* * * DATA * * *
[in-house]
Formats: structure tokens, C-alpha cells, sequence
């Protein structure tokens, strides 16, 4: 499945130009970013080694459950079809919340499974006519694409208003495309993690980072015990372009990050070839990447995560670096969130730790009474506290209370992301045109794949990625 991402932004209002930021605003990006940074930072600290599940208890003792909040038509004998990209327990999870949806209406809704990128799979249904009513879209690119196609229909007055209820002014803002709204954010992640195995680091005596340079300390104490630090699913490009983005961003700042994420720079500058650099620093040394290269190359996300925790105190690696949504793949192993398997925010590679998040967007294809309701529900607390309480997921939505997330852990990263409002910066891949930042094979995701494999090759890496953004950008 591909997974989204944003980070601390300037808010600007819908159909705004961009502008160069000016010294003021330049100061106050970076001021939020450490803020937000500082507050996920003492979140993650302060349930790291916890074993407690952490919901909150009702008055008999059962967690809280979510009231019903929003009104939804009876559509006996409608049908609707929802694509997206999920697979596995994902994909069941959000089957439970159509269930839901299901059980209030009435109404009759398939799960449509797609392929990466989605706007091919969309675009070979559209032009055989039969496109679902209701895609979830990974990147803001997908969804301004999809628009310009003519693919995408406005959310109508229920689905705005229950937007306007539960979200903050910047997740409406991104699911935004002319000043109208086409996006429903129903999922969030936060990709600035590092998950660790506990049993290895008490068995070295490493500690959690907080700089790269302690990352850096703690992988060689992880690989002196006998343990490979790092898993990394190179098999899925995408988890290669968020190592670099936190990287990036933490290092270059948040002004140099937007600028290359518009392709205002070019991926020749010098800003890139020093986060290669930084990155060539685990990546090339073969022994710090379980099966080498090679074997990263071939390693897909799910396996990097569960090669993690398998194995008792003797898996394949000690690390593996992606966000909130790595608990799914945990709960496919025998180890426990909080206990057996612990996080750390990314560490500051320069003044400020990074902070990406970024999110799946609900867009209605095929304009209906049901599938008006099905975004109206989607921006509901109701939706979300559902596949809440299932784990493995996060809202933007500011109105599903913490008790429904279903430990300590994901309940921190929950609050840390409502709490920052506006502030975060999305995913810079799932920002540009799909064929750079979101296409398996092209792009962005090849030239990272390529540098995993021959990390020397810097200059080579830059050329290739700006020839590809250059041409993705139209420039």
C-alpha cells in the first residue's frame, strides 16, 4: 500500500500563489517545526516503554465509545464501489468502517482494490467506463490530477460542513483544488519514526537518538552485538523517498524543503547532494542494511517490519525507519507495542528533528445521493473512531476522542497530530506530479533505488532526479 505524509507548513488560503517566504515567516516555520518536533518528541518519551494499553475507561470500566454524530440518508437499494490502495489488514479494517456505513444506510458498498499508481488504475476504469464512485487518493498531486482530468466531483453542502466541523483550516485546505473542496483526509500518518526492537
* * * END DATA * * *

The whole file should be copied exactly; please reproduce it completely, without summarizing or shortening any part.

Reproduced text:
[in-house]
Formats: structure tokens, C-alpha cells, sequence
């Protein structure tokens, strides 16, 4: 499945130009970013080694459950079809919340499974006519694409208003495309993690980072015990372009990050070839990447995560670096969130730790009474506290209370992301045109794949990625 991402932004209002930021605003990006940074930072600290599940208890003792909040038509004998990209327990999870949806209406809704990128799979249904009513879209690119196609229909007055209820002014803002709204954010992640195995680091005596340079300390104490630090699913490009983005961003700042994420720079500058650099620093040394290269190359996300925790105190690696949504793949192993398997925010590679998040967007294809309701529900607390309480997921939505997330852990990263409002910066891949930042094979995701494999090759890496953004950008 591909997974989204944003980070601390300037808010600007819908159909705004961009502008160069000016010294003021330049100061106050970076001021939020450490803020937000500082507050996920003492979140993650302060349930790291916890074993407690952490919901909150009702008055008999059962967690809280979510009231019903929003009104939804009876559509006996409608049908609707929802694509997206999920697979596995994902994909069941959000089957439970159509269930839901299901059980209030009435109404009759398939799960449509797609392929990466989605706007091919969309675009070979559209032009055989039969496109679902209701895609979830990974990147803001997908969804301004999809628009310009003519693919995408406005959310109508229920689905705005229950937007306007539960979200903050910047997740409406991104699911935004002319000043109208086409996006429903129903999922969030936060990709600035590092998950660790506990049993290895008490068995070295490493500690959690907080700089790269302690990352850096703690992988060689992880690989002196006998343990490979790092898993990394190179098999899925995408988890290669968020190592670099936190990287990036933490290092270059948040002004140099937007600028290359518009392709205002070019991926020749010098800003890139020093986060290669930084990155060539685990990546090339073969022994710090379980099966080498090679074997990263071939390693897909799910396996990097569960090669993690398998194995008792003797898996394949000690690390593996992606966000909130790595608990799914945990709960496919025998180890426990909080206990057996612990996080750390990314560490500051320069003044400020990074902070990406970024999110799946609900867009209605095929304009209906049901599938008006099905975004109206989607921006509901109701939706979300559902596949809440299932784990493995996060809202933007500011109105599903913490008790429904279903430990300590994901309940921190929950609050840390409502709490920052506006502030975060999305995913810079799932920002540009799909064929750079979101296409398996092209792009962005090849030239990272390529540098995993021959990390020397810097200059080579830059050329290739700006020839590809250059041409993705139209420039």
C-alpha cells in the first residue's frame, strides 16, 4: 500500500500563489517545526516503554465509545464501489468502517482494490467506463490530477460542513483544488519514526537518538552485538523517498524543503547532494542494511517490519525507519507495542528533528445521493473512531476522542497530530506530479533505488532526479 505524509507548513488560503517566504515567516516555520518536533518528541518519551494499553475507561470500566454524530440518508437499494490502495489488514479494517456505513444506510458498498499508481488504475476504469464512485487518493498531486482530468466531483453542502466541523483550516485546505473542496483526509500518518526492537